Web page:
The exhibition is but a single line, as it were, which is a bit of an understatement, albeit not incorrect. This line traverses the space, and for a long while nothing seems to happen in the successive rooms, which is enough to arouse suspicion: we must have missed something.
The line is visible, but reality gives way to the invisible, which is truth. For this to happen, attention, deceleration, time is required. Finally, after this postponement, the line breaks loose in the last room, multiplied and transmuted into drawings.
Kamilla Szíj is a drawer, the line is her tool. In her work, she forms lines following a certain conceptual order, creates structures and rules, and follows the evolution of the forms that are born out of these rules, interpreting the evolving order in the process of drawing.
The line running through the space is a radical reduction by which she directs our attention to a single phenomenon, the invisible that emerges from behind the spectacle. For, paradoxically, it is there, flickering right before our eyes. The line that appears static is actually moving. It probably does so at other times, as we know from Heraclitus or quantum physics, but this movement is only visible under very special circumstances – such as an exhibition.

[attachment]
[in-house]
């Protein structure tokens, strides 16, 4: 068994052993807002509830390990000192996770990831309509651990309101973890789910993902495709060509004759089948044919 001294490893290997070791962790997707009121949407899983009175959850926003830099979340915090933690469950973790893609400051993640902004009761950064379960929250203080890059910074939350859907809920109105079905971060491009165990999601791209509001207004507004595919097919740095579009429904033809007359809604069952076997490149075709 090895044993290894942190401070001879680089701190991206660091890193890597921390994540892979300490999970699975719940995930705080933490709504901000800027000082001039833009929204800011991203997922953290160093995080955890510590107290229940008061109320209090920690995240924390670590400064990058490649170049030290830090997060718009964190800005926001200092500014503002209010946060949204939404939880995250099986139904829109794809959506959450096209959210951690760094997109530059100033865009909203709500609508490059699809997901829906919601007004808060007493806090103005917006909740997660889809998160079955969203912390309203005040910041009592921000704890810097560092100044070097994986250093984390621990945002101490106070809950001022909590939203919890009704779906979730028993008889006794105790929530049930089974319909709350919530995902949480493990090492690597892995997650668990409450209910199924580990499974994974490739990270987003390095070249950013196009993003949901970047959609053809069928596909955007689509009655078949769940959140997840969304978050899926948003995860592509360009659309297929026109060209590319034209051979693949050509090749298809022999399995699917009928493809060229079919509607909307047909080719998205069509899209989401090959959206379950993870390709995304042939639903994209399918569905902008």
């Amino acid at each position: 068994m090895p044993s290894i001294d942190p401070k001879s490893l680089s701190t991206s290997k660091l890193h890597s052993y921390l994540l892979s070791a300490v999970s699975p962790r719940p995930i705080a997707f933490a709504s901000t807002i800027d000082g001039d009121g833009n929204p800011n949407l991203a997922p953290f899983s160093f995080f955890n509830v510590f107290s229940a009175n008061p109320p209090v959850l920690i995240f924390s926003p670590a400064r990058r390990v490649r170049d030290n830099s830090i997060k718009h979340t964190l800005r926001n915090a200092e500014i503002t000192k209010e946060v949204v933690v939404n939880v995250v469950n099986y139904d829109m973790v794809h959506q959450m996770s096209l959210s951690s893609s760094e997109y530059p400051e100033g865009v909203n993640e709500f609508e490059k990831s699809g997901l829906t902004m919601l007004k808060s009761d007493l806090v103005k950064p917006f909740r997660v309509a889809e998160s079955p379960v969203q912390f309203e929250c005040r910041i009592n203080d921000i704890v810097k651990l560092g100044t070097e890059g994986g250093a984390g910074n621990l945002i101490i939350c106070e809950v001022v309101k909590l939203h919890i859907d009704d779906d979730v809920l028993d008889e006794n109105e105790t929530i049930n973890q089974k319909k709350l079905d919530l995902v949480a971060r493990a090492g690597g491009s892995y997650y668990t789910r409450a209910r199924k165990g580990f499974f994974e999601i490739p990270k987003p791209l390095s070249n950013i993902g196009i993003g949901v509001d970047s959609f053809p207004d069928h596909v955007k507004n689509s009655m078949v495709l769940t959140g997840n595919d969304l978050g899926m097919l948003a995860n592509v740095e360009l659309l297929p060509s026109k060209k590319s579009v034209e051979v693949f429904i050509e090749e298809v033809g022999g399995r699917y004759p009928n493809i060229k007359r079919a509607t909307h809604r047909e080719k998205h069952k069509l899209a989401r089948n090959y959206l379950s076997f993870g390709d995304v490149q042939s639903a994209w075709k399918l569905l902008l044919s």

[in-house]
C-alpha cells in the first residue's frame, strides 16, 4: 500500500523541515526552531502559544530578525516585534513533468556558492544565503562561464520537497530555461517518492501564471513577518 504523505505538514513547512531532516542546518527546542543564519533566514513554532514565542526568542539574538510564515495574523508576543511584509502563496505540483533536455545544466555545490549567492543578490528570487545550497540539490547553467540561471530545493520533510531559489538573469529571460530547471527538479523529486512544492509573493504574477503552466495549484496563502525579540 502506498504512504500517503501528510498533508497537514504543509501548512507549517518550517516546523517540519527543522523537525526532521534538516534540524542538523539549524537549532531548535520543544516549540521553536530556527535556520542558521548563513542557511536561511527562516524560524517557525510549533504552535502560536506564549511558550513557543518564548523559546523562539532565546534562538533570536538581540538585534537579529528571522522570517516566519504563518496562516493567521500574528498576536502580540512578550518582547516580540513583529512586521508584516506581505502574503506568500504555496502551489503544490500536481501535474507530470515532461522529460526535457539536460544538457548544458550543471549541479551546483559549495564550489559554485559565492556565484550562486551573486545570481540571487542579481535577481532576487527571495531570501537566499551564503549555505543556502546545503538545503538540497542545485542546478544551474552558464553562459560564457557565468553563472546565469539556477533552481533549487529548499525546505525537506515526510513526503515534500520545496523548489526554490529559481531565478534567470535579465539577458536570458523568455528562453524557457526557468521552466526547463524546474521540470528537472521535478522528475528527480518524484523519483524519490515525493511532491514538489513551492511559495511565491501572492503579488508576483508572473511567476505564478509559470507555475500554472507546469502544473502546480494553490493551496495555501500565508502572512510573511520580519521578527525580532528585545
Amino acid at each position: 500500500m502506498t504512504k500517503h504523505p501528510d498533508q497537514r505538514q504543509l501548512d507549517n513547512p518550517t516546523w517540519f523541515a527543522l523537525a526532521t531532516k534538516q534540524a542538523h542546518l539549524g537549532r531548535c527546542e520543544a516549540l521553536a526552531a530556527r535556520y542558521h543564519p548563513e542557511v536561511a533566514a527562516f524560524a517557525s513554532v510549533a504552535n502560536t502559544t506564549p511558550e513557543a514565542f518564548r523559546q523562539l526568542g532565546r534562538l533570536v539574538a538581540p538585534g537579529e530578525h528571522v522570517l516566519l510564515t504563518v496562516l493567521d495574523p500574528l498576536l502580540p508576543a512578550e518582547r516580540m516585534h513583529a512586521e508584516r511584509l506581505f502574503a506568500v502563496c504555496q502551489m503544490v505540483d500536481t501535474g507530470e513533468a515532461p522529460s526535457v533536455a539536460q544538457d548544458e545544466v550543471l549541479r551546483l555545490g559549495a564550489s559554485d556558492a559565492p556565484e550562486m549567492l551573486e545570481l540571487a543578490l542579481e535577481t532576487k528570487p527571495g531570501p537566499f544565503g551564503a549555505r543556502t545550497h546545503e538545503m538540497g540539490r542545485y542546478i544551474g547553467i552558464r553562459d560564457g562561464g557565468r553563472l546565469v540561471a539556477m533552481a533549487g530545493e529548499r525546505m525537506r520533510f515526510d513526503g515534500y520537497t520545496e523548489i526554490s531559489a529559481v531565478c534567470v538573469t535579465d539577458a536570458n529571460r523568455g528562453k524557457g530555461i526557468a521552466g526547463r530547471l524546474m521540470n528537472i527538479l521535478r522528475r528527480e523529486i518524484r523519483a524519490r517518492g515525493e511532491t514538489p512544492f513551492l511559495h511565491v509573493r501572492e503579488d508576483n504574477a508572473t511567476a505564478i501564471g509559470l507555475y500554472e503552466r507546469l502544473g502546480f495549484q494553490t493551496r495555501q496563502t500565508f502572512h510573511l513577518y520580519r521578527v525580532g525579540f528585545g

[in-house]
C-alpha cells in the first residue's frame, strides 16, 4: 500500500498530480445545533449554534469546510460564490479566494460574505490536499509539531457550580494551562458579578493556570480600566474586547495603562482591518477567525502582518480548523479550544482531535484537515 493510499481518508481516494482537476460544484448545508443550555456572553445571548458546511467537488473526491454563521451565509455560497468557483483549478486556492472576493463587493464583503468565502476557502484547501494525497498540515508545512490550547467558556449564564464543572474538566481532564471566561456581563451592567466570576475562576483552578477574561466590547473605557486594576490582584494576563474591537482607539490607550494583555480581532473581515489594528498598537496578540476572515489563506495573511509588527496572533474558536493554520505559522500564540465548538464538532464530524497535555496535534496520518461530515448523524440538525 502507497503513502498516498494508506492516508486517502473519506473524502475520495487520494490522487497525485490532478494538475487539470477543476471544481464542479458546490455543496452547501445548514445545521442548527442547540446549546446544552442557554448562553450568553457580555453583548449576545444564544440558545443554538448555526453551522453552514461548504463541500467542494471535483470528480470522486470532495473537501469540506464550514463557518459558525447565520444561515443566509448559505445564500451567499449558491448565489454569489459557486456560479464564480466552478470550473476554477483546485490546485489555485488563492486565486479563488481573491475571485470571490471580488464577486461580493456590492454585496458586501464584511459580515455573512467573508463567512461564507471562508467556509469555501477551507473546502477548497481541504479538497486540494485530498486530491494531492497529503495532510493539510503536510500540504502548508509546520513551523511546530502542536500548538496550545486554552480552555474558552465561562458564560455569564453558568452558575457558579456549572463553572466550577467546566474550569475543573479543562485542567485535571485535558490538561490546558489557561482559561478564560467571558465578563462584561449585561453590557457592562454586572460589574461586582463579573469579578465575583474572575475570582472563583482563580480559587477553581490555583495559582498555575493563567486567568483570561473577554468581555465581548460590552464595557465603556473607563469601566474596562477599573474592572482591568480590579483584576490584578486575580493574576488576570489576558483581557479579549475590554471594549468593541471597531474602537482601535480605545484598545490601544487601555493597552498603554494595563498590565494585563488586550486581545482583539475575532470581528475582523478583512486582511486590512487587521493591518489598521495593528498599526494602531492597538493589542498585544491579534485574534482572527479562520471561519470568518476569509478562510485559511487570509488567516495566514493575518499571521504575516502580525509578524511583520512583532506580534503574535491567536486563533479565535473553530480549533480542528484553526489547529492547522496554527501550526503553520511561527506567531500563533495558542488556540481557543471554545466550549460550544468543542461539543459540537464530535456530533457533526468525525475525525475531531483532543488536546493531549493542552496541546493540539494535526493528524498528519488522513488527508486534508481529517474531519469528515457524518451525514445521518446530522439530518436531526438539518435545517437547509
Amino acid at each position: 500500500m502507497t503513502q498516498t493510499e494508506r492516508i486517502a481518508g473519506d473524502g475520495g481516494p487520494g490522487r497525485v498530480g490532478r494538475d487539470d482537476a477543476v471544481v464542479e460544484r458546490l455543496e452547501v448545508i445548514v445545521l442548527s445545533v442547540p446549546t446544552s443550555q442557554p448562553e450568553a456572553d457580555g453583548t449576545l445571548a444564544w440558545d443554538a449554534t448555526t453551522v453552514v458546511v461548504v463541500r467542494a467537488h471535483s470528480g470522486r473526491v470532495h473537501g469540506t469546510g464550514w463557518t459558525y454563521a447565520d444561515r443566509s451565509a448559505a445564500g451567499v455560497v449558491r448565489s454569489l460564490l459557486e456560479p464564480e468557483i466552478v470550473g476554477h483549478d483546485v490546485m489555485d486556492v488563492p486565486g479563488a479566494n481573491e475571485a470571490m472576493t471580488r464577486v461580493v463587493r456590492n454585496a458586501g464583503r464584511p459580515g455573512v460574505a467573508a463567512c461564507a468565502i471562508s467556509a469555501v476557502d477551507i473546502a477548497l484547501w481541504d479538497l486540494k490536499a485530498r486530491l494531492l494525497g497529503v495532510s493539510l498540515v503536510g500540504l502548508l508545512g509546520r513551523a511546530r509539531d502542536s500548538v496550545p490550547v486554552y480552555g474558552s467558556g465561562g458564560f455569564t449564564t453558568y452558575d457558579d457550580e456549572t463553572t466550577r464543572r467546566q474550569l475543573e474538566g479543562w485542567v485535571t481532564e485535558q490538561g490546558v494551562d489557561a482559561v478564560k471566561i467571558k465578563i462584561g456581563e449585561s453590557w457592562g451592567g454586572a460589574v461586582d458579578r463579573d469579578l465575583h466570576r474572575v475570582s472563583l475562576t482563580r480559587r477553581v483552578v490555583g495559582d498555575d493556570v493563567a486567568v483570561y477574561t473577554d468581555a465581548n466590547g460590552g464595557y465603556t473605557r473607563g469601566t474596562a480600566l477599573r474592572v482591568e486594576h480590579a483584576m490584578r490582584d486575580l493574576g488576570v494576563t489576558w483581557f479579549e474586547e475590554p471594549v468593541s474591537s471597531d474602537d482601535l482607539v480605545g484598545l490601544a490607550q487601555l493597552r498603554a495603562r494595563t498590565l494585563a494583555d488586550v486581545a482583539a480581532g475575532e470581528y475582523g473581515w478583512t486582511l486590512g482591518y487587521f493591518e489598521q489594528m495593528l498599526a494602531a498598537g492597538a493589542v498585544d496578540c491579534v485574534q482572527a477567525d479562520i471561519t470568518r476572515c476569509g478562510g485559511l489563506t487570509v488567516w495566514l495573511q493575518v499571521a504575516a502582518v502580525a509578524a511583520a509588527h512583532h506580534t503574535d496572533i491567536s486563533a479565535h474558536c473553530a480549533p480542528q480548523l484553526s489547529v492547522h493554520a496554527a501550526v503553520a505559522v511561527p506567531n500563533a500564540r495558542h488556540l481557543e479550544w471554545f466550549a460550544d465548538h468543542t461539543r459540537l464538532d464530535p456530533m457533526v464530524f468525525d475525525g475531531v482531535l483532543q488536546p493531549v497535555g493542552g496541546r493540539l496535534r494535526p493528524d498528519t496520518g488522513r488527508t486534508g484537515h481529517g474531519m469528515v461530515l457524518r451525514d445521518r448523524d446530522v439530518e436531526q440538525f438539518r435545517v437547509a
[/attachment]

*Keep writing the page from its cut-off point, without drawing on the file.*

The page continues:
Between the line and its shadow lurks the unknown. It is the domain of hypotheses, filled with scientific ideas, explanations of the world, intuitions, visions – and much more. Art is at home here. A hundred years ago one of the best-known artists and theorists of early modernism, Kazimir Malevich, named the thing that generates the changes inevitably occurring in art the “additional” – or latent –element that subverts the prevalent rules and then becomes dominant in the new order.
Owing to its motive nature, which is a constant in accelerating time and which has been described multifariously by many, it is difficult to grasp, it is something that can rather be sensed than known. Latent elements alternate, resistance becomes normality, and then something new intrudes again: so does everything remain in motion. It is this process that Kamilla Szíj examines with sensitive attention – the dynamics of resistance and of being organised into structures, the unfolding of the invisible present: the workings of the latent element.
“Latent” element is an interpretative translation by Éva Forgács, Hungarian translator of Malevich’s treatise on Suprematism titled The Non-Objective World (Tárgy nélküli világ, Budapest: Corvina, 1986). In the German edition (Die gegenstandslose Welt, Mainz: Florian Kupferberg Verlag, 1980), which is the basis of the translation and which follows the Russian original, the word “additional” is used, as in the English editions (e.g. The Non-Objective World, trans. Howard Dearstyne, Chicago: P. Theobald, 1959).